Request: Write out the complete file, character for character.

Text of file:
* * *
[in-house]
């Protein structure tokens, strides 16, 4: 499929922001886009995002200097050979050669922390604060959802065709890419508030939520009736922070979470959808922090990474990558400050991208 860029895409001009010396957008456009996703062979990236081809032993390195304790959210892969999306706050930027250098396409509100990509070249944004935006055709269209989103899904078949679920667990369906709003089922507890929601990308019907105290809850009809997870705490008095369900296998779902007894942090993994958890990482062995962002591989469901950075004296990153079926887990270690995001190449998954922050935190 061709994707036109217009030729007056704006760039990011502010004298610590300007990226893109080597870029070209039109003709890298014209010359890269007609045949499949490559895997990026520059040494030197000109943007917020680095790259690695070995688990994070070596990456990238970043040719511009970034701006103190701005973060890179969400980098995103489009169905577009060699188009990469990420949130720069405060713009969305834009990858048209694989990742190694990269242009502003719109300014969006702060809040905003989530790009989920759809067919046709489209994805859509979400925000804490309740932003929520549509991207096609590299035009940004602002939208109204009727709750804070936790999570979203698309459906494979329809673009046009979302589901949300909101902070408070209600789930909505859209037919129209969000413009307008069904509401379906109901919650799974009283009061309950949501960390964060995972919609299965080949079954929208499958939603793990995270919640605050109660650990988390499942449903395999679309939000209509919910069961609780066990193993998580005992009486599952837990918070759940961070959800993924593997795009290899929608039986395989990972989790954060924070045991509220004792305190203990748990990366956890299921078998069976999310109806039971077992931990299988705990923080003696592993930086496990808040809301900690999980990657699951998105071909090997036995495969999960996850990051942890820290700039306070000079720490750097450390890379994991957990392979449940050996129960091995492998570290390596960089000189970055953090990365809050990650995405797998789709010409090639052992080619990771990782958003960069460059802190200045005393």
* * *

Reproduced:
[in-house]
């Protein structure tokens, strides 16, 4: 499929922001886009995002200097050979050669922390604060959802065709890419508030939520009736922070979470959808922090990474990558400050991208 860029895409001009010396957008456009996703062979990236081809032993390195304790959210892969999306706050930027250098396409509100990509070249944004935006055709269209989103899904078949679920667990369906709003089922507890929601990308019907105290809850009809997870705490008095369900296998779902007894942090993994958890990482062995962002591989469901950075004296990153079926887990270690995001190449998954922050935190 061709994707036109217009030729007056704006760039990011502010004298610590300007990226893109080597870029070209039109003709890298014209010359890269007609045949499949490559895997990026520059040494030197000109943007917020680095790259690695070995688990994070070596990456990238970043040719511009970034701006103190701005973060890179969400980098995103489009169905577009060699188009990469990420949130720069405060713009969305834009990858048209694989990742190694990269242009502003719109300014969006702060809040905003989530790009989920759809067919046709489209994805859509979400925000804490309740932003929520549509991207096609590299035009940004602002939208109204009727709750804070936790999570979203698309459906494979329809673009046009979302589901949300909101902070408070209600789930909505859209037919129209969000413009307008069904509401379906109901919650799974009283009061309950949501960390964060995972919609299965080949079954929208499958939603793990995270919640605050109660650990988390499942449903395999679309939000209509919910069961609780066990193993998580005992009486599952837990918070759940961070959800993924593997795009290899929608039986395989990972989790954060924070045991509220004792305190203990748990990366956890299921078998069976999310109806039971077992931990299988705990923080003696592993930086496990808040809301900690999980990657699951998105071909090997036995495969999960996850990051942890820290700039306070000079720490750097450390890379994991957990392979449940050996129960091995492998570290390596960089000189970055953090990365809050990650995405797998789709010409090639052992080619990771990782958003960069460059802190200045005393």